The band has a healthy, humorous attitude about all those mishaps and personnel changes, even speculating on its MySpace page that it’s “probably only a matter of time before we are all dead, Final Destination style.” At times, it does seem that the Dillinger Escape Plan has inherited the curse that doomed all those poor Spinal Tap drummers.
But despite all this, the band has maintained some sonic consistencies. Ire Works continues in the experimental vein of Miss Machine, obviously owing a debt to former collaborator Mike Patton’s various projects, from Faith No More to Mr. Bungle to Fantômas. Ire Works’ first two songs, “Fix Your Face” and “Lurch,” exemplify the band’s ability to mix primitive force with mathlete precision—call it troglonometry. On “Fix Your Face,” Puciato and Minakakis may as well be talking about the band’s star-crossed nature and determination when they scream, “At our wake the casket is open ready for the viewing/But we are still moving/Already we smell of rot/There will be no comeback/No coming back for any one of us now.”
The album’s outlandish third track, “Black Bubblegum,” is a catchy strutter that combines blue-collar art-noise with the fondant-covered, clubbed-out showtunes of the Scissor Sisters. Listening to the track, it’s easy to imagine the brawny Puciato sashaying across the stage as he vamps, “So full of shit with every breath that you breathe/But you forget that in your fairy tale I’m the wolf/All this attention got you thinking that you’re a queen/You think that everything you’re doing isn’t a dream/Long as it feels all right.”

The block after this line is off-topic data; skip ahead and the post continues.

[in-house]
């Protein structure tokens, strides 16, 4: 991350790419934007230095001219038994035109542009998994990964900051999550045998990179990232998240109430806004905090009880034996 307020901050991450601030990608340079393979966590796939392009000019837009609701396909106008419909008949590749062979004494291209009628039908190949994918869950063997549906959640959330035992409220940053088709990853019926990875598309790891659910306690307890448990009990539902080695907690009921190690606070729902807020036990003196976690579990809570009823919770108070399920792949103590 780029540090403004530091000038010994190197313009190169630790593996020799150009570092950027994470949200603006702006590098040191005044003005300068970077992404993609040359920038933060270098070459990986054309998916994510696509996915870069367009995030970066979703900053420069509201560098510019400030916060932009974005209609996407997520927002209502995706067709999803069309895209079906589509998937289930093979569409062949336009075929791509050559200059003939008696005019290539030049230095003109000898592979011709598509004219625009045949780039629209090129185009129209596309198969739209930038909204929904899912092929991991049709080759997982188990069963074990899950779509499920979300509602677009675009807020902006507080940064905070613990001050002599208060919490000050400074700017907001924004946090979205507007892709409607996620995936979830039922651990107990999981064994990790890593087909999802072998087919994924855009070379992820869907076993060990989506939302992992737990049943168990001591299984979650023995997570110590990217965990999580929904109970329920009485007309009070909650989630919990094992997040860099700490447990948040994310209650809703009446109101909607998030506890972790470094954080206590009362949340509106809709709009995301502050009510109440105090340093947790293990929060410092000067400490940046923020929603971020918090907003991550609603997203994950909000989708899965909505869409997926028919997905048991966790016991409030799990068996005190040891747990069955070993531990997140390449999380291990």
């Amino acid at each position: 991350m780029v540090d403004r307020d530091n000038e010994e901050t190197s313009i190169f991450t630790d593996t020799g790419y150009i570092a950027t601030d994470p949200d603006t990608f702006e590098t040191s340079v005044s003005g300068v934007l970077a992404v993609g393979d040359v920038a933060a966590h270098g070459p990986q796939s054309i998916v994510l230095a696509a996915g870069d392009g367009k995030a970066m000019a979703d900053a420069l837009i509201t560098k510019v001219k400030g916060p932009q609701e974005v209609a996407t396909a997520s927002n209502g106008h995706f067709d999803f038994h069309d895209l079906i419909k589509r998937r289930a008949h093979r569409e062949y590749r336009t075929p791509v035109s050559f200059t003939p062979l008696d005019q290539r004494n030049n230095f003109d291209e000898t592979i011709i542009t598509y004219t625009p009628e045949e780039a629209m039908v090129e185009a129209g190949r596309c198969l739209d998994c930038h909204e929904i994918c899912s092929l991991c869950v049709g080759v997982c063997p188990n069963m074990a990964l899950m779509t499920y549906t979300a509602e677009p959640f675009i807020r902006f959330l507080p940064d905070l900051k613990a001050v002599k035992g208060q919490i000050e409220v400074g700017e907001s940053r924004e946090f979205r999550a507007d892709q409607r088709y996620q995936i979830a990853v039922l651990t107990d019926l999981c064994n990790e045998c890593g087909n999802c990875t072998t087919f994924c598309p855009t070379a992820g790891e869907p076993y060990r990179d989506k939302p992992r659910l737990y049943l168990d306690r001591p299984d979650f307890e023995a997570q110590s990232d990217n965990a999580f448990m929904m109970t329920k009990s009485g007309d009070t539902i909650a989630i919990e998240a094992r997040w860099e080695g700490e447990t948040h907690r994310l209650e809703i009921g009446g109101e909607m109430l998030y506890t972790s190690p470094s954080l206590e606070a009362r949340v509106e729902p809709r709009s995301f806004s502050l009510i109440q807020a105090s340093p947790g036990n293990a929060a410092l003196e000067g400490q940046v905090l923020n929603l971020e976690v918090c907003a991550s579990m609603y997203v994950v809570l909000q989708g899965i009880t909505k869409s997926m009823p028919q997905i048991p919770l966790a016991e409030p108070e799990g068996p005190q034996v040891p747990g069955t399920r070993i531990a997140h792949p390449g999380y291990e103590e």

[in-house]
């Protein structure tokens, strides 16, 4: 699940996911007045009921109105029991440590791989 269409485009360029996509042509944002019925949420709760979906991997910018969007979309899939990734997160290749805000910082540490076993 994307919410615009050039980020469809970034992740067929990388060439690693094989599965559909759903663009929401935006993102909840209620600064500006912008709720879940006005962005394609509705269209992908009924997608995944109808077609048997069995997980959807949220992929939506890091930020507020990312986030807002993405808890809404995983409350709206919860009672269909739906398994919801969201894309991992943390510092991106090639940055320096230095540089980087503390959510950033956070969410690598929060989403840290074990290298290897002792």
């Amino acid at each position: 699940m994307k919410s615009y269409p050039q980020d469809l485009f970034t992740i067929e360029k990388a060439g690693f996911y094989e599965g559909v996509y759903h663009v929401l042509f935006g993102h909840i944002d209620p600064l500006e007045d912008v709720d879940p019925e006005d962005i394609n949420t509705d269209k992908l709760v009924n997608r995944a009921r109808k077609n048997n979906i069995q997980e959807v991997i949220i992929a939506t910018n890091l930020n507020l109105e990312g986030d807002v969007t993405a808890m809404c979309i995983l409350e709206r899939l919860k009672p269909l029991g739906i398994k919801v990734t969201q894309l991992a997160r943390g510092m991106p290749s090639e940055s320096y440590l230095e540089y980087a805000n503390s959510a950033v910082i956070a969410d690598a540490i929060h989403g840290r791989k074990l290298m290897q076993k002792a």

If “Black Bubblegum” is a disturbed pleasure cruise, “Sick on Sunday” is a risky venture into uncharted waters, mixing electronic glitches with brief salvos of death metal, a blue-eyed soul chorus, and laid-back vibraphone accompaniment. Similar experiments spring up throughout the disc. “When Acting as a Wave,” with its numerous tempo changes, shows why Sharone is such a nice fit for the band. “Milk Lizard” starts with an intricate guitar riff and blasts of brass horns before Puciato sings, “My thick tongue hangs down low to the ground licking up the sweat coming off of her heels.” The palpable anger of the song gives way to an uplifting, catchy-as-fuck chorus reminiscent of Miss Machine’s “Setting Fire to Sleeping Giants.”